|Publication number||US4490038 A|
|Application number||US 06/336,555|
|Publication date||Dec 25, 1984|
|Filing date||Jan 4, 1982|
|Priority date||Feb 12, 1981|
|Also published as||CA1178697A1, DE3137194A1, DE3137194C2|
|Publication number||06336555, 336555, US 4490038 A, US 4490038A, US-A-4490038, US4490038 A, US4490038A|
|Inventors||Jose Theurer, Klaus Riessberger|
|Original Assignee||Franz Plasser Bahnbaumaschinen-Industriegesellschaft M.B.H.|
|Export Citation||BiBTeX, EndNote, RefMan|
|Patent Citations (6), Referenced by (31), Classifications (9), Legal Events (7)|
|External Links: USPTO, USPTO Assignment, Espacenet|
The present invention relates to a mobile apparatus for determining the lateral position of a railroad track with respect to an adjacent railroad track without physical contact with the adjacent railroad track and for indicating the determined lateral position.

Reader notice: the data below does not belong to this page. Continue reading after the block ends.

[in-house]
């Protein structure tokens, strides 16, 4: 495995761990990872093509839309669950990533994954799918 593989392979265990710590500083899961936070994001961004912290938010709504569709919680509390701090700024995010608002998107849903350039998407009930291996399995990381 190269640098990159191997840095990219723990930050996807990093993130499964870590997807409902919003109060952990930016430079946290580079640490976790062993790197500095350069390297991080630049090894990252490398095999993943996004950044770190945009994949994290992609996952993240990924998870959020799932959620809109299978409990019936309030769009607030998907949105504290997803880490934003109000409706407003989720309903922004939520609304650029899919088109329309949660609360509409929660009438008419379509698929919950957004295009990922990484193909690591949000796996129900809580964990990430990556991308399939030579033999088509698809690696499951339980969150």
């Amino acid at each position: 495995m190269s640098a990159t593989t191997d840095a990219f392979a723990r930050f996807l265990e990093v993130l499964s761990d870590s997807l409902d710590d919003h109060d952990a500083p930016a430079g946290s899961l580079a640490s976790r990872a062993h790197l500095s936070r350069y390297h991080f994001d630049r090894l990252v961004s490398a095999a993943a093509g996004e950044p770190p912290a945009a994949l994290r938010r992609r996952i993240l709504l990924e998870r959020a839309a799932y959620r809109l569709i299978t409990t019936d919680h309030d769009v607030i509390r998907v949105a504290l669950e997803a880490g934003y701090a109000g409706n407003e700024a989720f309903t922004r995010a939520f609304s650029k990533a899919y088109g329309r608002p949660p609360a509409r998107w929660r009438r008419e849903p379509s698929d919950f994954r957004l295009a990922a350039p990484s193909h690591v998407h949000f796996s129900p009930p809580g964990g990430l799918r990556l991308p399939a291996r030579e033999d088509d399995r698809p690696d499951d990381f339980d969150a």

British patent No. 1,083,061, published Sept. 13, 1967, discloses such an apparatus comprising a carriage mounted for movement along the railroad track. In this apparatus, two television cameras are spaced apart in the direction of the track elongation and are so focussed on the adjacent track that their optical axes intersect in the range of the rail of the adjacent track which is located closer to the railroad track on which the carriage moves the television cameras. The images obtained by the two cameras are projected side-by-side on a common screen. The two pictures must have a predetermined positional relationship to indicate a constant distance from the closer rail of the adjacent track. For this purpose, the two television cameras are mounted on a slide which is displaceable in a direction transverse to the track on which the carriage moves and this slide is constantly displaced by the operator of the apparatus in response to the view on the screen that the predetermined positional relationship between the two pictures remains unchanged. The front end of a track lining reference system is connected to the slide so that this system is maintained substantially at a constant distance from the adjacent railroad track. The operation of this apparatus requires considerable concentration and attention of the operator to assure a substantially parallel extension of the lined track in relation to the adjacent track under the control of the reference system. The measured distances between the tracks are neither indicated nor recorded.